Home Building Youth 3 Research-Backed Benefits of Being a Cub Scout

3 Research-Backed Benefits of Being a Cub Scout

The benefits of being a Cub Scout make a big difference in the course of your son’s life. From developmental years to adulthood, research shows boys who participate in Scouting gain life skills that set them apart long after their days in the program

If you sign your son up for Cub Scouts, he’ll benefit from these three key character-building attributes:

  1. Goal Orientation – Scouting provides a clear path for kids to succeed at making and achieving tough goals. Whether working toward achieving a new Scouting rank or striving to gain a new skill, Scouts are constantly working toward reaching measurable goals. Not only do these achievements follow a Scout throughout life, but he also establishes the habit of setting and striving for personal, academic, and professional goals as an adult.
  2. Leadership – Scouting provides consistent opportunities for Scouts to learn and practice leadership skills. Leading projects and peers is the norm for kids in the program. As Scouts mature in rank, their leadership abilities continue to grow and they’re offered even more opportunities to lead. This helps kids develop into adults who standout as leaders in their workplaces and communities.
  3. Preparedness – Scouting builds life skills (like learning to conquer hard tasks) by facing challenges head-on. The program is structured so that what once seemed impossible to a Scout becomes attainable, a positive cycle that prepares youth for the undoubted challenges they will meet in life.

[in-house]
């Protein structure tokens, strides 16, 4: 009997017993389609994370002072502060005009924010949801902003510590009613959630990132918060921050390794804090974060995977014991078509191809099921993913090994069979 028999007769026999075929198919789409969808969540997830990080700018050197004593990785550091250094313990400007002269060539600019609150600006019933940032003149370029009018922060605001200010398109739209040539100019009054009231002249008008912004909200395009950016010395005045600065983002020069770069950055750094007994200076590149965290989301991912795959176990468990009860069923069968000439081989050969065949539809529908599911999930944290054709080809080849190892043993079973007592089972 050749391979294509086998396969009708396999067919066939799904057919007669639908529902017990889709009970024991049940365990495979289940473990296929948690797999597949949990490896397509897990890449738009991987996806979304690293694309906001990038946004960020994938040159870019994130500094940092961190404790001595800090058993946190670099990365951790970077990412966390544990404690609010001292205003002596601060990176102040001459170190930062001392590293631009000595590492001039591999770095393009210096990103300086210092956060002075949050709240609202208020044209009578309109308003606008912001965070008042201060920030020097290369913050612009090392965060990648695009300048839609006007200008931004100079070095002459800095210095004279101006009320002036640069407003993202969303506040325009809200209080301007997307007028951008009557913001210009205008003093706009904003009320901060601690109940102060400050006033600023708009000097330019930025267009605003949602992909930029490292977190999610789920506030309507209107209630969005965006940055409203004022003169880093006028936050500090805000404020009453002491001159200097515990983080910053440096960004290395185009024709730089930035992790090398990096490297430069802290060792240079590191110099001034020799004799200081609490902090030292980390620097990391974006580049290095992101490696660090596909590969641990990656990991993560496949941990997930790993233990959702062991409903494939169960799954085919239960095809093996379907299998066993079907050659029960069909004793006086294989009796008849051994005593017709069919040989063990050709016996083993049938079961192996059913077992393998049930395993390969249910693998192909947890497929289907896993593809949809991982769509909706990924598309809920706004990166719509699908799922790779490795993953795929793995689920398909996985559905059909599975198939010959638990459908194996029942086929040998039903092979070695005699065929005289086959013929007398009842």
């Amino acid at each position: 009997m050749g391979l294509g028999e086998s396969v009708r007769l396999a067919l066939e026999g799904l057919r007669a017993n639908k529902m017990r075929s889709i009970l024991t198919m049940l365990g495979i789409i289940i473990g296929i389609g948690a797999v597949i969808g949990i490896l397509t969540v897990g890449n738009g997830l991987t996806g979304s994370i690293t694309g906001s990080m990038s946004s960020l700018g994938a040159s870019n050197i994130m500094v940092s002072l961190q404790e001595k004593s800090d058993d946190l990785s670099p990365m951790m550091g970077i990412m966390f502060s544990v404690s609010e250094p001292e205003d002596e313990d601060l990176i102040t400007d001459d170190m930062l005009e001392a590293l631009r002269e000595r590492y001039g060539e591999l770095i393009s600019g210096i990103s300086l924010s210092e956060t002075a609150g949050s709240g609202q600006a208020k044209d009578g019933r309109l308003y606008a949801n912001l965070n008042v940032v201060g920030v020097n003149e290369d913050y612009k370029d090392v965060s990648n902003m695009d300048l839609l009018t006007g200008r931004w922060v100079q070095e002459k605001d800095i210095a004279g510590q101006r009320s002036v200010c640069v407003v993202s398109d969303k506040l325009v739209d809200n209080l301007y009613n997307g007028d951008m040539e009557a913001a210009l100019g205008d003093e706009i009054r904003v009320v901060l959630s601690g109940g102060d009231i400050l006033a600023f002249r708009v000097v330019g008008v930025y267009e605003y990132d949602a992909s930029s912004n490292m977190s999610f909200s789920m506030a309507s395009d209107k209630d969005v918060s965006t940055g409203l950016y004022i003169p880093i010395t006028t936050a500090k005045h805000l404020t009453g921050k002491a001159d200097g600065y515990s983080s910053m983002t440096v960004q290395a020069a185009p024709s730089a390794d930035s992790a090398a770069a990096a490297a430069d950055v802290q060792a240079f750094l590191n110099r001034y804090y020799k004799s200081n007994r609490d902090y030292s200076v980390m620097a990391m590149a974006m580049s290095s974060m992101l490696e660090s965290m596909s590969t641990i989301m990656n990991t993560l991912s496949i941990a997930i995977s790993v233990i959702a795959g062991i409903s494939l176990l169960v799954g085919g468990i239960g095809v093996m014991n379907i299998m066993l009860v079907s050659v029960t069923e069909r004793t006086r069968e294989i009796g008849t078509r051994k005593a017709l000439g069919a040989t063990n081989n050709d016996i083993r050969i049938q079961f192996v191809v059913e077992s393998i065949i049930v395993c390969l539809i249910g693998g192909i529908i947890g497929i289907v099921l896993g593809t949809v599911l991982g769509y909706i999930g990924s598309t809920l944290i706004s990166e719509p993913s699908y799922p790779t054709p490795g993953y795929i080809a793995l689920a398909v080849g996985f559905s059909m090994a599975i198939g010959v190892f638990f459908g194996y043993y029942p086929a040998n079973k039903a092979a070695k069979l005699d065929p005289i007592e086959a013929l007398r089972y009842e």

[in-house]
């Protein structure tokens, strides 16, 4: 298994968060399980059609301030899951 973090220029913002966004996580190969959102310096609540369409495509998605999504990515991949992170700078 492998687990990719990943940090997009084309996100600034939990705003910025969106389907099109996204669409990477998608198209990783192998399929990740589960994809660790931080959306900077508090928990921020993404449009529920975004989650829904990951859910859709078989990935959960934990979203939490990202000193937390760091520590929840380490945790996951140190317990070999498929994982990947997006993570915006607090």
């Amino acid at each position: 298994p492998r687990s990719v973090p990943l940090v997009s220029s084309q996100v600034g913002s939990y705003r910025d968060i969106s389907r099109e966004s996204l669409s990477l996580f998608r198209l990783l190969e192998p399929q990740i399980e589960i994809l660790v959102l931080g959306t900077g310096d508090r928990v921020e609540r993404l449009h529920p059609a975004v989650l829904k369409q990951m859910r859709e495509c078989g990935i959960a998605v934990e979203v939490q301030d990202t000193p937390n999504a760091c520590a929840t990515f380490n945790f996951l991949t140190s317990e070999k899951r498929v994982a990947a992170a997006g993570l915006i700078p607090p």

Dr. Richard Lerner of Tufts University reported his team’s findings at BSA’s Top Hands Meeting in Dallas in August 2015

Aside from the fun and friendship of Cub Scouts, a Tufts study of more than 2,000 Cub Scouts and non-Scouts showed there were other big wins for kids who were part of the program. Dr, Richard Lerner, the study’s author reported that the study shows Scouting matches perfectly with the overall developmental needs of children that age in five areas: Caring, Connection, Competence, Confidence, and Character. He referred to these collectively as the 5-Cs:

  • Caring—Scouts are taught to be a friend to all and to do a good turn daily, to be helpful and give service without being asked.
  • Connection—Scouts are first part of a unit, that is part of a community, in our country and the world brotherhood of Scouting. As they become part of each of these communities, their connections grow.
  • Competence—From Tiger skills to Wolf and on the trail to Eagle, basic skills move to advanced proficiency and competencies for life.
  • Confidence—Scouts start small but do age-appropriate “hard things.” They are engaged in new activities and adventures where they can test their abilities and grow in confidence.
  • Character—The study shows a solid improvement among Cub Scout boys in traits like helpfulness, trustworthiness, reverence in life, and hopefulness toward the future; essentially mapping these traits to the Scout Law or character for life.

If you’re seeking a program for your kids to build skills for life, the benefits of being a Cub Scout are important to consider. Learn more about Cub Scouts and find a pack in your area by heading to Be a Scout.

Darryl Alder
Darryl is a retired career Scouter with more than 30 years of service. These days he is a Scouting Ambassador and serves on the Council Membership and Marketing Committee. However, his pride in Scouting is his volunteer service as an Associate Advisor, Varsity Scout Coach, Scoutmaster, Cubmaster, Chartered Organization Representative, and Commissioner.


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